A COUNSELLING support project that is the first of its kind in Wales has been agreed between the University of South Wales (USW) and Newport City Council.

The partnership will see USW specialists providing counselling services to every school in the city, and ensure children aged between three and 19 given access to vital services, including counselling and psychotherapy, both face to face and online.

USW will also provide counselling for children not in education, employment or training from the Helen Kegie Centre for Therapies, which was opened earlier this year in the University’s Newport Campus.

The partnership is a result of Welsh legislation which requires local authorities to provide school-based counselling services to children aged 10 (year 6) and above. Newport council extended this to age three, and designed the only scheme of its kind across Wales in partnership with USW specialists.

Christian Davies-Trigg, School Counselling Service Manager at USW, said: “We’ve been working with Newport council since 2010, initially providing counsellors to all primary school pupils, before extending the programme to cover all secondary schools.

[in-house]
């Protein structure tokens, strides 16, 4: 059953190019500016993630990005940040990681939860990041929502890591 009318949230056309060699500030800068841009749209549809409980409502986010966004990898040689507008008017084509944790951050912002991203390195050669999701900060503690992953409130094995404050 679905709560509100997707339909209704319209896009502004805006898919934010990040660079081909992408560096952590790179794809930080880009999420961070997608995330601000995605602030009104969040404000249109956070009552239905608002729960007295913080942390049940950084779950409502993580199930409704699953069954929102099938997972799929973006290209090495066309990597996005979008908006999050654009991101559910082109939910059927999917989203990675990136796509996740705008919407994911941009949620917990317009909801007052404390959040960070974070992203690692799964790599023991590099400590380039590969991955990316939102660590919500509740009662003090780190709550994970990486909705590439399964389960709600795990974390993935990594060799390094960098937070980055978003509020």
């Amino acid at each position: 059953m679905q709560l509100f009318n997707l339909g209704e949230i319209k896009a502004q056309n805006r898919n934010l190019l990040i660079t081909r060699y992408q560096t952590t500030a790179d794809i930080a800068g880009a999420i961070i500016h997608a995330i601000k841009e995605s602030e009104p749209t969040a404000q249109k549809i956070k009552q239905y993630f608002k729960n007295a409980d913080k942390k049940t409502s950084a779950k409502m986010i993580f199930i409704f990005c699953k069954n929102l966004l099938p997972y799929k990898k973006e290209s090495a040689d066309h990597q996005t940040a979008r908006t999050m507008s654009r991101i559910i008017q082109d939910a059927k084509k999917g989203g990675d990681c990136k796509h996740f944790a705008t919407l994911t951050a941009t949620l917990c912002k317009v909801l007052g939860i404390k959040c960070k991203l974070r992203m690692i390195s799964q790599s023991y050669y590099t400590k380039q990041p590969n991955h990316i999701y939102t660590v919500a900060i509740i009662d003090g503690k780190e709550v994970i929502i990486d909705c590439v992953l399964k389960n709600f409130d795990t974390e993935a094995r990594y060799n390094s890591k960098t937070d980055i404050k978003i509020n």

“We’re thrilled to have secured this contract again and to continue working with the council. The idea is that, in addition to providing counselling services to schoolchildren, it also allows us to provide placements to our students on university courses, such as art psychotherapy, children and young people, and consultative supervision.

“Because we have hired the counsellors ourselves, we know our students are receiving a high-quality placement that meets our standards – standards that are now influencing Welsh Government guidance.”

USW Therapy has been asked to work with Welsh Government to develop the School-based Counselling Operating Toolkit, which includes guidance for counsellors and counselling services across Wales.

Christian says: “The service we run with Newport City Council is very forward-thinking and influential. Within counselling, the whole world is looking at Wales right now.”

The service is promoted at schools across the city as TalkingZone – encouraging students to talk to counsellors either at school or online about any issues they face.

Children who have used TalkingZone have said that counselling helped them cope with situations both inside and outside of school, that their counsellor improved their self worth, confidence, and gave them the ability to speak for themselves.

For more information on USW Therapy, visit www.southwales.ac.uk/therapies